Most speech conversations occur in the presence of competing sounds and acoustic reflections (reverberation). Hearing-impaired people often complain of difficulties understanding speech in such complex acoustic environments even if they do well in quiet. We propose neurophysiological and computational studies that address fundamental questions about listening in everyday environments. We will record from single units in the inferior colliculus (IC) of awake rabbits in response to complex sounds that incorporate some features of complex acoustic environments.
Specific Aim 1 will study neural responses to naturalistic, dynamic stimuli in simulated reverberant environments appropriate for typical classrooms. We will examine whether low- frequency amplitude modulations in speech can provide glimpses of reliable information that allow accurate neural coding of the source location. We will also test whether IC neurons can adapt to a changing environment in order to optimize the coding of source location and amplitude modulation in reverberation.
Specific Aim 2 will study neural mechanisms for localization and identification of a target sound source in the presence of an interferer. We will test whether temporal cues provided by either amplitude modulation of the source waveform or motion of the target source can improve the neural coding of target location in the presence of the interferer. This research represents a systematic effort to move auditory neurophysiology beyond the study of simple sources in anechoic space and towards natural stimuli in realistic acoustic environments. It addresses fundamental issues in auditory theory such as the neural mechanisms for sound source segregation, compensation for the effects of reverberation and the role of temporal coding in spatial hearing. It may lead to a better, mechanistic understanding of why hearing-impaired and elderly listeners have greater difficulties than normal-hearing listeners understanding speech in the presence of reverberation and competing sounds, and guide the development of new processing strategies for hearing aids and auditory (cochlear and brainstem) implants that perform better in everyday environments.

Public Health Relevance

This proposal investigates the neural mechanisms that mediate the ability of normal- hearing listeners to localize and identify sounds in everyday acoustic environments comprising reverberation and competing sources of sound. Using single-unit recording from the auditory midbrain, our experiments will focus on how dynamic motion and temporal cues interact with neural adaptation to help code target sounds in the presence of interferers and reverberation. This research will lead to new processing strategies for hearing aids and cochlear implants that work better in the everyday acoustic environments most challenging to hearing-impaired listeners.

Agency
National Institute of Health (NIH)
Institute
National Institute on Deafness and Other Communication Disorders (NIDCD)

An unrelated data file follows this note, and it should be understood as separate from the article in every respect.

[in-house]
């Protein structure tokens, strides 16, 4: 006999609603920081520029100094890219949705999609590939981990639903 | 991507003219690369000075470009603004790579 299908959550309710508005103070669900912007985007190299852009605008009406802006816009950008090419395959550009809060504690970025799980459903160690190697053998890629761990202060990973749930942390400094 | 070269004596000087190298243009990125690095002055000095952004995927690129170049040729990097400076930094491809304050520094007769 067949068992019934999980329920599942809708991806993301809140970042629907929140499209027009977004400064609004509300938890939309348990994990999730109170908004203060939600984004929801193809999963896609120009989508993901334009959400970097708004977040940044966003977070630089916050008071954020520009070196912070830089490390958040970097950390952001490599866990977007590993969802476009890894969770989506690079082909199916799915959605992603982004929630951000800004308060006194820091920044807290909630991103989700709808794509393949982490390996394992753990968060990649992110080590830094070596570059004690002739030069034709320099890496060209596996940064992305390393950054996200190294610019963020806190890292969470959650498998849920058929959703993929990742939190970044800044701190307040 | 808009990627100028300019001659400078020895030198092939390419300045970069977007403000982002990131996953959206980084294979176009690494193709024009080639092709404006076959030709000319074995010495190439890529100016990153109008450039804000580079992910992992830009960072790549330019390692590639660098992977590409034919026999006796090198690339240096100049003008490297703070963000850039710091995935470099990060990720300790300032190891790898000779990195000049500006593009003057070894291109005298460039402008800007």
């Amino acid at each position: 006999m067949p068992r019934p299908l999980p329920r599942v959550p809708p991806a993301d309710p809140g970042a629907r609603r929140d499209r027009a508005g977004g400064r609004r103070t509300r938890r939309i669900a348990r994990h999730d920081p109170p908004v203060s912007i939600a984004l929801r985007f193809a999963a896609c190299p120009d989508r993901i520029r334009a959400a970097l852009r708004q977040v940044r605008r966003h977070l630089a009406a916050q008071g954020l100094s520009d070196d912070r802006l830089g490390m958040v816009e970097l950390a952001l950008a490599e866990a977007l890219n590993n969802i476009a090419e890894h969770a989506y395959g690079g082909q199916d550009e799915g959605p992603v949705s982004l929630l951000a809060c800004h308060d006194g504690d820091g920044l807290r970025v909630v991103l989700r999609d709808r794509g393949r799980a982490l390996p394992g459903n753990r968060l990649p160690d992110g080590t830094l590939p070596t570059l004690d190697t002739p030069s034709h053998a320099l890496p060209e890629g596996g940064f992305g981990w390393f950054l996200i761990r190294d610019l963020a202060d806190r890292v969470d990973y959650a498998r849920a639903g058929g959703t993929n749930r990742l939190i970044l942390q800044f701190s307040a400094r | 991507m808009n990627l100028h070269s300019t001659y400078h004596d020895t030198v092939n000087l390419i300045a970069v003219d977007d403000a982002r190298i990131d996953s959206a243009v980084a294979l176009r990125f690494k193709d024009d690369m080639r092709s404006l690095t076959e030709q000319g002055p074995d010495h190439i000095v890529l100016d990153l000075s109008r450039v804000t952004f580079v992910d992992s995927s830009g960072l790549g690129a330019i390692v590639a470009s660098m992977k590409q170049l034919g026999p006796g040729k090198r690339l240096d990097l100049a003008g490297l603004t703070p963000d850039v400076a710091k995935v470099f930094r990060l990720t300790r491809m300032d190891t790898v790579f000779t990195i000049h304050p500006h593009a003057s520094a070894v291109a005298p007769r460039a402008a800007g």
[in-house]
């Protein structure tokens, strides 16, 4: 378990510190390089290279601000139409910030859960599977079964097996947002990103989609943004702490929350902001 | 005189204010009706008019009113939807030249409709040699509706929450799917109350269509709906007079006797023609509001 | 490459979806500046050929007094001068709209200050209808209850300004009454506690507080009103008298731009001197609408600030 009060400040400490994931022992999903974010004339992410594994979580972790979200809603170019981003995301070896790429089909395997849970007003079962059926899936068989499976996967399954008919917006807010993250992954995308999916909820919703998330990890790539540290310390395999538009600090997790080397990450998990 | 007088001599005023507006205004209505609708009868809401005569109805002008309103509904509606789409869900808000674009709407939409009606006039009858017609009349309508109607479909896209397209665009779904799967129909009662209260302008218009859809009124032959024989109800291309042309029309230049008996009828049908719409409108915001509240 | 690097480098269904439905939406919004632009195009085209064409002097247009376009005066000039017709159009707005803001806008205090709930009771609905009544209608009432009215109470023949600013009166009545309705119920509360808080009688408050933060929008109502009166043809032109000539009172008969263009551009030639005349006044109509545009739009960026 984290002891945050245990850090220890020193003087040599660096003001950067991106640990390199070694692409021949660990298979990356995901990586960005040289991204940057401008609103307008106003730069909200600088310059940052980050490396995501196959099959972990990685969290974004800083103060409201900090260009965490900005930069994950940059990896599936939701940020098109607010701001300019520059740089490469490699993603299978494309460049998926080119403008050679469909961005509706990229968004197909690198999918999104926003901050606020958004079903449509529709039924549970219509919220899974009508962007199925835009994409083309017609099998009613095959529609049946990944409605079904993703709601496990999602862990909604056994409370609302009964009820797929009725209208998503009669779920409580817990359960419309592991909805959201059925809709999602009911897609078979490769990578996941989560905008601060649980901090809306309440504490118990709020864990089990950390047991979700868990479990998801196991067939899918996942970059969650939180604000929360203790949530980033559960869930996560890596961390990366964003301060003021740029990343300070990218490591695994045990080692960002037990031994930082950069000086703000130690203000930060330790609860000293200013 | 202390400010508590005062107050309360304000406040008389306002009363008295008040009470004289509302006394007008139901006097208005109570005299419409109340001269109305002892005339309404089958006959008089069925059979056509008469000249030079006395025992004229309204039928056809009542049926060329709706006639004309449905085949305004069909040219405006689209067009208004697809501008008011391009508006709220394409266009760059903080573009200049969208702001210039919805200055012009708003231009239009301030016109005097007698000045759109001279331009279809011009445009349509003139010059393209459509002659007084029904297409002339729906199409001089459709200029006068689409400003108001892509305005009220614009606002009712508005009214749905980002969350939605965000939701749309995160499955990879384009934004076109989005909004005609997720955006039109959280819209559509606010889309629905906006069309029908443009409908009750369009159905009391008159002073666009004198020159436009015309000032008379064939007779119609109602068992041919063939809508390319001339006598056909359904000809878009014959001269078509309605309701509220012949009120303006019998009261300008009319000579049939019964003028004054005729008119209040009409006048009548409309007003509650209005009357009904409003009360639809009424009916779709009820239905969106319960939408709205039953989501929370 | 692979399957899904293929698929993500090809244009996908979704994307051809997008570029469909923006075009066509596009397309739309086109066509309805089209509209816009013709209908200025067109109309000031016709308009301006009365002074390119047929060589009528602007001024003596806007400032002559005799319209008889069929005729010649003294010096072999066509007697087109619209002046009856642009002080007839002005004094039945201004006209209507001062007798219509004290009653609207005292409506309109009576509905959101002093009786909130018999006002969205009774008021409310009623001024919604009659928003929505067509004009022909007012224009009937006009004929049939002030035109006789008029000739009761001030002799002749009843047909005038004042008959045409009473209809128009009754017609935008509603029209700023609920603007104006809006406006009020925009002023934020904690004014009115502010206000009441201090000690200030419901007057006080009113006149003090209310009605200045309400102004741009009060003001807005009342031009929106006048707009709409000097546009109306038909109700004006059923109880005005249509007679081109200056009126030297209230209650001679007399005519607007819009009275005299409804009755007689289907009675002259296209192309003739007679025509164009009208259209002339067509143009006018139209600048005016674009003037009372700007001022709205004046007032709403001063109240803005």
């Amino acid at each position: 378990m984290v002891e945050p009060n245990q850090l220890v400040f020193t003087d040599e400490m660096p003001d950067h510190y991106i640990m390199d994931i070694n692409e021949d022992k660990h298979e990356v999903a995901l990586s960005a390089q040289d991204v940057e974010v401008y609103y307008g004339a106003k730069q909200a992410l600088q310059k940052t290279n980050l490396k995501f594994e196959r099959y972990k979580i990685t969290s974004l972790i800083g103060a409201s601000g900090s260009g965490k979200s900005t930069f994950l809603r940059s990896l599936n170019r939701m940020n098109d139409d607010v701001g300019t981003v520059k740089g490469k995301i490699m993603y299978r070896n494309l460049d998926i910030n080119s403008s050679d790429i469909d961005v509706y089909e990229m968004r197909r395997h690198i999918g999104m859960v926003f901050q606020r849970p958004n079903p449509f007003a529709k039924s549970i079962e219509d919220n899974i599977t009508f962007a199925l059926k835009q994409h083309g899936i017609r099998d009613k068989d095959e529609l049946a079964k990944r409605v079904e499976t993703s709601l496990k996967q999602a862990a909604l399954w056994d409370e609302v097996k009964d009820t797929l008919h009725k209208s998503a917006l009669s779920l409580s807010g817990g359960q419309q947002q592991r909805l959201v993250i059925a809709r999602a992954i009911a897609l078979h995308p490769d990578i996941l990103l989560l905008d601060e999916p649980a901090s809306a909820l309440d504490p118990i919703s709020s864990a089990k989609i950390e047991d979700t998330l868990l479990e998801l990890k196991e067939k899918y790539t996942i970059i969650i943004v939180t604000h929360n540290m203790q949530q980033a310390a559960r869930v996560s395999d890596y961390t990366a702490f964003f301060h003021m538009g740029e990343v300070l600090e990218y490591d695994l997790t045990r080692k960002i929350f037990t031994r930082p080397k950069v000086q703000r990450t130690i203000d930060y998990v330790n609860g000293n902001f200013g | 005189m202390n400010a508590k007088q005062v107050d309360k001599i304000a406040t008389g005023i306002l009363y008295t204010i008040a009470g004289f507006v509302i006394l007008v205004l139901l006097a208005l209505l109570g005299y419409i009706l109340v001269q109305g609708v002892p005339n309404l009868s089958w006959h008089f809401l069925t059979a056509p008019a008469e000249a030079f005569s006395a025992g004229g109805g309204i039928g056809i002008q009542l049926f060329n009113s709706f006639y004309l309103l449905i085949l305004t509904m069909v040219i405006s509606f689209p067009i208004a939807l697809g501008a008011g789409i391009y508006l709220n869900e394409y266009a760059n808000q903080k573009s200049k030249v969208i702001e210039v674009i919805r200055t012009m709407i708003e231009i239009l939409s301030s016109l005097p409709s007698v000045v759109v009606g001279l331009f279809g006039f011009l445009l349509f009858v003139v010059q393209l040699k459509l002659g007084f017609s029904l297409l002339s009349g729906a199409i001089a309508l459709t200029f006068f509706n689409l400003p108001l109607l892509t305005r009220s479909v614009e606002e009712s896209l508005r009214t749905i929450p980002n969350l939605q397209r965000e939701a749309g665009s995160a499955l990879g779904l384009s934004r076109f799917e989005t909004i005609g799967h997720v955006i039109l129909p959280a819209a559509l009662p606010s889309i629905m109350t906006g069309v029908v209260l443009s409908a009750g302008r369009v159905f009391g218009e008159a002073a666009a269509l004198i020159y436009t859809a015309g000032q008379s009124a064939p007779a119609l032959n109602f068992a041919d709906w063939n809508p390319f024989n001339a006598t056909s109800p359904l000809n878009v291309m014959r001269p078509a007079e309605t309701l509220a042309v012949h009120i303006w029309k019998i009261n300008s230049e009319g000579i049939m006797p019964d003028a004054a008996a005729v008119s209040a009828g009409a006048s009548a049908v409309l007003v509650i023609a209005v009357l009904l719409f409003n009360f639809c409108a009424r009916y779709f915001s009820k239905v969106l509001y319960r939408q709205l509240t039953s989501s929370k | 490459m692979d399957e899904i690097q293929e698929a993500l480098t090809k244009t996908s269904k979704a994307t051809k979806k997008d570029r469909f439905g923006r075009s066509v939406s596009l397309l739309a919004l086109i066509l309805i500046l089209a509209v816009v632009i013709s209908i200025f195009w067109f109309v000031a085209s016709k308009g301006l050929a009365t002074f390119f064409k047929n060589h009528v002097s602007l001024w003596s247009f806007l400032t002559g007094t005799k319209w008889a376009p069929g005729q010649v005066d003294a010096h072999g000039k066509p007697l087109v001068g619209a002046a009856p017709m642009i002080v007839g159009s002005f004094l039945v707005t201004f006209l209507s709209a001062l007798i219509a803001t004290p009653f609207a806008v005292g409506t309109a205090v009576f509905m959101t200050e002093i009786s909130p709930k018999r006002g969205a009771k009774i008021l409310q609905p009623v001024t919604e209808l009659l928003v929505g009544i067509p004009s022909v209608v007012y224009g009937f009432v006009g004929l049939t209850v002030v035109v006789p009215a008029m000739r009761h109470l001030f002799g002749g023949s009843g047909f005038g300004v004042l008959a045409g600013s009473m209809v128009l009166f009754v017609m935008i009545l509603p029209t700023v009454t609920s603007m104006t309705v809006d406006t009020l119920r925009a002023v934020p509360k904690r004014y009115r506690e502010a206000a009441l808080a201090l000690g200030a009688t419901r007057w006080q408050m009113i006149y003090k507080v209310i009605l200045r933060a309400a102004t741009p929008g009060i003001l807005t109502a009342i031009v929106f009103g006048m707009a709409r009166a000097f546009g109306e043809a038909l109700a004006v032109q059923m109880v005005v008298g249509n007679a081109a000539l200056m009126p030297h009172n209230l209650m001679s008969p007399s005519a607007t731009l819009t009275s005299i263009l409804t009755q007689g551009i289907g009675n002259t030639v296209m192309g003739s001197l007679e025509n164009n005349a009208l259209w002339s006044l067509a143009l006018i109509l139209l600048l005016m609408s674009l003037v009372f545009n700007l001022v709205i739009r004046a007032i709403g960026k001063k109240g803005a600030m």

Type
Research Project (R01)
Project #
5R01DC002258-18
Application #
8278000
Study Section
Auditory System Study Section (AUD)
Program Officer
Miller, Roger
Project Start
1995-01-01
Project End
2015-06-30
Budget Start
2012-07-01
Budget End
2013-06-30
Support Year
18
Fiscal Year
2012
Total Cost
$297,452
Indirect Cost
$44,727
Name
Massachusetts Eye and Ear Infirmary
Department
Type
DUNS #
073825945
City
Boston
State
MA
Country
United States
Zip Code
02114
Day, Mitchell L; Delgutte, Bertrand (2016) Neural population encoding and decoding of sound source location across sound level in the rabbit inferior colliculus. J Neurophysiol 115:193-207
Slama, Michaël C C; Delgutte, Bertrand (2015) Neural coding of sound envelope in reverberant environments. J Neurosci 35:4452-68
Wang, Le; Devore, Sasha; Delgutte, Bertrand et al. (2014) Dual sensitivity of inferior colliculus neurons to ITD in the envelopes of high-frequency sounds: experimental and modeling study. J Neurophysiol 111:164-81
Day, Mitchell L; Delgutte, Bertrand (2013) Neural correlates of the perception of sound source separation. Adv Exp Med Biol 787:255-62
Day, Mitchell L; Delgutte, Bertrand (2013) Decoding sound source location and separation using neural population activity patterns. J Neurosci 33:15837-47
Wen, Bo; Wang, Grace I; Dean, Isabel et al. (2012) Time course of dynamic range adaptation in the auditory nerve. J Neurophysiol 108:69-82
Day, Mitchell L; Koka, Kanthaiah; Delgutte, Bertrand (2012) Neural encoding of sound source location in the presence of a concurrent, spatially separated source. J Neurophysiol 108:2612-28
Wang, Grace I; Delgutte, Bertrand (2012) Sensitivity of cochlear nucleus neurons to spatio-temporal changes in auditory nerve activity. J Neurophysiol 108:3172-95
Plourde, Eric; Delgutte, Bertrand; Brown, Emery N (2011) A point process model for auditory neurons considering both their intrinsic dynamics and the spectrotemporal properties of an extrinsic signal. IEEE Trans Biomed Eng 58:1507-10
Devore, Sasha; Delgutte, Bertrand (2010) Effects of reverberation on the directional sensitivity of auditory neurons across the tonotopic axis: influences of interaural time and level differences. J Neurosci 30:7826-37

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